• Maxwell J.

The 8th Night (2021) May Be One Too Many

Title: The 8th Night

First Non-Festival Release: July 2, 2021 (Digital/Streaming Platforms)

Director: Kim Tae-hyung

Writer: Kim Tae-hyung

Runtime: 114 Minutes

Starring: Nam Da-reum, Lee Sung-min, Park Hae-joon

Where to Watch: Check out where to find it here


Long ago a demon wreaked havoc on the world before Buddha put a stop to its reign of terror by tearing its eyes from its body. During the fight, the monster was able to pass from human to human, precisely seven, before it was defeated. Buddha then buried the eyes in separate Śarīra caskets in two distant lands. In the present day, a university professor makes it his mission to prove the existence of this legend and reunite both eyes. The protector of one of the eyes calls monk Chung-seok (Nam Da-reum) to track down the man responsible for preventing this reunification process, Park Jin-soo (Lee Sung-min), a former monk turned construction worker. As the bodies pile up, Detective Kim Ho-tae gets hot on the trail of the monster, as well as the duo trying to stop it.


A confusing yet intriguing spiritual horror epic, The 8th Night skates by as a middling supernatural mystery.

The story, while great in scope, suffers from too many things happening at once. Multiple storylines converging together is not an uncommon strategy to tying up loose ends at the end of a film, but it does not work well here. Those unfamiliar with the legends discussed, will find themselves lost in the lore. The film isn’t really meant for them, and that’s okay, however, it is important to note that when discussing from an American point of view that this reviewer may not quite fully understand this tale.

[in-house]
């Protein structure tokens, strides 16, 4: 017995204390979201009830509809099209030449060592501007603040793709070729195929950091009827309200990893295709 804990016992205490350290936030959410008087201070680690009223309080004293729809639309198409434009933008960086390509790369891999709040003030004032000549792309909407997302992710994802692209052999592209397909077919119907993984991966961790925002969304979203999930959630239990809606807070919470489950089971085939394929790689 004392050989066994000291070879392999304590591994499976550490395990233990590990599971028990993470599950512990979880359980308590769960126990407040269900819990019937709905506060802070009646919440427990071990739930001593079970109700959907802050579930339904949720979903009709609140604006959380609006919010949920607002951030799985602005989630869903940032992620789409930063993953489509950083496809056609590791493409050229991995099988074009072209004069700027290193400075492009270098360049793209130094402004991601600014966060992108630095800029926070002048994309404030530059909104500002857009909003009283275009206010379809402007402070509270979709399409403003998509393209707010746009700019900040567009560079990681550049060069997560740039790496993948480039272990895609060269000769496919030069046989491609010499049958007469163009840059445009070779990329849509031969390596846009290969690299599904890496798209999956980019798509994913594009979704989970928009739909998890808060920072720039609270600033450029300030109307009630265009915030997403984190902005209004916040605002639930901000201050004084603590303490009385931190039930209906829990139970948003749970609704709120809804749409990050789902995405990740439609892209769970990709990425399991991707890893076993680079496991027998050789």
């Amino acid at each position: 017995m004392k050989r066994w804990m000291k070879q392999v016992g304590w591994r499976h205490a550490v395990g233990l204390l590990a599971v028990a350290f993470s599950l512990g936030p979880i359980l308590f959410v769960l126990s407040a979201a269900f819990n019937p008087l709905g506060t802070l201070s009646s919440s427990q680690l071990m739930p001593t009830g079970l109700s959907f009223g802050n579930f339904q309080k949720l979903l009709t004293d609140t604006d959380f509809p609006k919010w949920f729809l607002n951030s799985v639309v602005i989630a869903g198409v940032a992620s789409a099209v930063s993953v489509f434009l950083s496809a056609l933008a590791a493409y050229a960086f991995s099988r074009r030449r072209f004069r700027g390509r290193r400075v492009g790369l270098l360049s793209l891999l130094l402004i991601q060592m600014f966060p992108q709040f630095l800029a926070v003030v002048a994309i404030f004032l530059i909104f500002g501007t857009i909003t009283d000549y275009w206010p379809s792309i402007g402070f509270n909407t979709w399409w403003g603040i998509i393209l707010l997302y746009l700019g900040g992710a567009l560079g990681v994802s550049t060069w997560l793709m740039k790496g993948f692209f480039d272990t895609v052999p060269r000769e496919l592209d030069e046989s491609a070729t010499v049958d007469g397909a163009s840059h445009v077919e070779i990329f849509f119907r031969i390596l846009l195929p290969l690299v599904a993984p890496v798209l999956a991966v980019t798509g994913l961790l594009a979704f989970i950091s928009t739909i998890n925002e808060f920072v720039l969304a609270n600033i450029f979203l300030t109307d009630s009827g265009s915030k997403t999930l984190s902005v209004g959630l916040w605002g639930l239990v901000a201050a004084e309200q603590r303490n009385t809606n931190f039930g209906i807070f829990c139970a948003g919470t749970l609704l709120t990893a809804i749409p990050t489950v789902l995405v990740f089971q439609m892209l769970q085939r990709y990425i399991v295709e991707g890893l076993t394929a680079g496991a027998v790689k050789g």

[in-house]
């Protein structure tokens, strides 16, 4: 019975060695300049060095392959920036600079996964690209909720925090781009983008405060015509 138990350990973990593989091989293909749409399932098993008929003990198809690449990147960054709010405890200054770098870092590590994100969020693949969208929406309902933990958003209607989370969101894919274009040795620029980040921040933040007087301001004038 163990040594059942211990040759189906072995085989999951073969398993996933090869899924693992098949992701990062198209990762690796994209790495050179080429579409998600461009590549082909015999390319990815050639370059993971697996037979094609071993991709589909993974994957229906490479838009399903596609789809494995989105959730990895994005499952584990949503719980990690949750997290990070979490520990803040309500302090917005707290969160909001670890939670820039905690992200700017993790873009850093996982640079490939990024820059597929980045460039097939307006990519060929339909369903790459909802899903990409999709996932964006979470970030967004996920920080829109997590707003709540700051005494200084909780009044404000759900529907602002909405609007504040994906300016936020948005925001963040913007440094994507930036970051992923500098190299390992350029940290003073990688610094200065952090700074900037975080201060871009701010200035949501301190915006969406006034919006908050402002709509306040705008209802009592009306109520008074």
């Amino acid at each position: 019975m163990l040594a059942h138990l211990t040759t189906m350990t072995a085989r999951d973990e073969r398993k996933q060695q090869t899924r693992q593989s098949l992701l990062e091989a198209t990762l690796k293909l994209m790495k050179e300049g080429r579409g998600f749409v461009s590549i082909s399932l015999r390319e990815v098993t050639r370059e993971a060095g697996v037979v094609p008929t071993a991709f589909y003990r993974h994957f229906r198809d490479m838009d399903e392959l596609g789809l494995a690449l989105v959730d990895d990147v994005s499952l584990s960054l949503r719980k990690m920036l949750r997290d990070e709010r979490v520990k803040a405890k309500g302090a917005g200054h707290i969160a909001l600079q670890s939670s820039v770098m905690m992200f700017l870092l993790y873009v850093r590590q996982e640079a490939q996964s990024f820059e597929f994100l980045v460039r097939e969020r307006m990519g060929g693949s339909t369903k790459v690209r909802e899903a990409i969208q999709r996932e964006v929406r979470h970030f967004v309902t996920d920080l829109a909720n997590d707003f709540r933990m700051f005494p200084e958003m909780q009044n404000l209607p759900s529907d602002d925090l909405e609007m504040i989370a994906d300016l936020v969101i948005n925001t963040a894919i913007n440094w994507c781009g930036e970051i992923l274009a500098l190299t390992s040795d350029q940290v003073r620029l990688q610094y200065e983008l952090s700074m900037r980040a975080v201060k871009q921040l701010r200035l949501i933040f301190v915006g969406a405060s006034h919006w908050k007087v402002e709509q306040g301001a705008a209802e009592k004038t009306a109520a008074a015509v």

The 8th Night drags due to serious pacing issues. There is so much to explain, likely to ensure audiences across cultures can understand, which seriously makes the film crumble under the weight of the story. Paring down some of the characters might have helped with the runtime and beef up other character’s arcs. Subplots involving tertiary characters like Chung-seok’s mentor at the monastery of Kim Ho-tae’s protégé feel unnecessary and add little to the character development of either character. The characters themselves are fine, as are the actors, but their inclusion would have worked better had The 8th Night been a series rather than a feature film.


All is not lost here as The 8th Night excels in plenty of its material. The audience is treated to some good visuals here and there. What catches one’s attention is the design of the villain. An eye that buries underneath the skin and opens up in its victims’ wounds, this monster is absolutely the most interesting part of The 8th Night. Nam Da-reum gives the standout performance as Chung-seok, the eager to please and dutiful monk who desperately wants to complete his mission. The rest of the cast does a fine job at playing their characters and pivot accordingly when they need to embody whatever evil is possessing them at the time. Boasting largely great effects and a consistently dark tone with an underlying sense of hope, The 8th Night has the foundations for a solid horror film. It’s a shame that it doesn’t work when put together as the material is admittedly compelling and unique, especially for those unfamiliar.

For an epic horror involving demons, gods, and prophecies, The 8th Night is an oddly sedated film that doesn’t pack the powerful punch it promises. Singling out exactly what is wrong with The 8th Night is difficult. From a technical standpoint it does what it needs to do. The actors are fine, the characters are fleshed out, the camerawork is engaging, there are no obvious flaws in editing, sound, or cinematography. At the end of the day, its biggest sin is blandness. While the story provides for some interesting moments, it fails to grab the audience’s attention and keep it for its bloated runtime. There are plenty of moody South Korean horrors that offer much more than this muddled demon flick.


Overall Score? 5/10

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